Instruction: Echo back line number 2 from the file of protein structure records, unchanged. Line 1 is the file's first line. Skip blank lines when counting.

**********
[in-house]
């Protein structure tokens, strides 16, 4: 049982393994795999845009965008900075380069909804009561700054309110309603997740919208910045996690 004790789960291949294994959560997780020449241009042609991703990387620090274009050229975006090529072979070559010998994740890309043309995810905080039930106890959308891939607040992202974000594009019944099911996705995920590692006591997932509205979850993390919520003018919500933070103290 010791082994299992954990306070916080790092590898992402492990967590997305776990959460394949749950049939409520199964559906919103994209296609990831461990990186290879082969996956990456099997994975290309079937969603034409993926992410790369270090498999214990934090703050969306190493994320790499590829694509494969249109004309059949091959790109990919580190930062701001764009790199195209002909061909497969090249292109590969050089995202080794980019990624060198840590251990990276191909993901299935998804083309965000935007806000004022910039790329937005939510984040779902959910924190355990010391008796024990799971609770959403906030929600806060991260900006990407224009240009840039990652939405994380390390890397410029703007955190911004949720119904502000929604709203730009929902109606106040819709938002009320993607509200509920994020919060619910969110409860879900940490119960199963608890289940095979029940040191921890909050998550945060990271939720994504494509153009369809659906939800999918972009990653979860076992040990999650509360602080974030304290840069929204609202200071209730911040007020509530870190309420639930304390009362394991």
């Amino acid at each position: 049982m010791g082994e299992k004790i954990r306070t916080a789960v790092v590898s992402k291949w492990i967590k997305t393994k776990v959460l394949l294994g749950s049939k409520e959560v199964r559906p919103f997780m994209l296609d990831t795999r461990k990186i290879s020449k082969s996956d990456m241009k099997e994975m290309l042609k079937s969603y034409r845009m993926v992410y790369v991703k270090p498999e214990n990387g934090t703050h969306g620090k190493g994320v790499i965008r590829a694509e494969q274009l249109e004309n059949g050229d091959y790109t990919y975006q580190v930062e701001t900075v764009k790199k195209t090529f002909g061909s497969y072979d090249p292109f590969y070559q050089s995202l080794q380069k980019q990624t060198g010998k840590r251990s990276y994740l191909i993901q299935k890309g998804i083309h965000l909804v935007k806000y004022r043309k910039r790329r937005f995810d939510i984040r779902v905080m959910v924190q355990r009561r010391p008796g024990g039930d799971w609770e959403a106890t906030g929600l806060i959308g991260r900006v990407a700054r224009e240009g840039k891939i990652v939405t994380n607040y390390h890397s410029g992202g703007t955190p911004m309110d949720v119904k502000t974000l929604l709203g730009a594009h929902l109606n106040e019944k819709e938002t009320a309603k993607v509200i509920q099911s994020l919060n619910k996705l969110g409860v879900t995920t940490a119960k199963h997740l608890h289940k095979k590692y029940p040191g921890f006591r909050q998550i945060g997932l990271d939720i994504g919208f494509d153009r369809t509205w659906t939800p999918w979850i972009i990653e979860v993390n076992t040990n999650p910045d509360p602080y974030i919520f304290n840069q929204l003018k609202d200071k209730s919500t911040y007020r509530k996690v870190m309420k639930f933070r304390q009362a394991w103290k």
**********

């Protein structure tokens, strides 16, 4: 049982393994795999845009965008900075380069909804009561700054309110309603997740919208910045996690 004790789960291949294994959560997780020449241009042609991703990387620090274009050229975006090529072979070559010998994740890309043309995810905080039930106890959308891939607040992202974000594009019944099911996705995920590692006591997932509205979850993390919520003018919500933070103290 010791082994299992954990306070916080790092590898992402492990967590997305776990959460394949749950049939409520199964559906919103994209296609990831461990990186290879082969996956990456099997994975290309079937969603034409993926992410790369270090498999214990934090703050969306190493994320790499590829694509494969249109004309059949091959790109990919580190930062701001764009790199195209002909061909497969090249292109590969050089995202080794980019990624060198840590251990990276191909993901299935998804083309965000935007806000004022910039790329937005939510984040779902959910924190355990010391008796024990799971609770959403906030929600806060991260900006990407224009240009840039990652939405994380390390890397410029703007955190911004949720119904502000929604709203730009929902109606106040819709938002009320993607509200509920994020919060619910969110409860879900940490119960199963608890289940095979029940040191921890909050998550945060990271939720994504494509153009369809659906939800999918972009990653979860076992040990999650509360602080974030304290840069929204609202200071209730911040007020509530870190309420639930304390009362394991």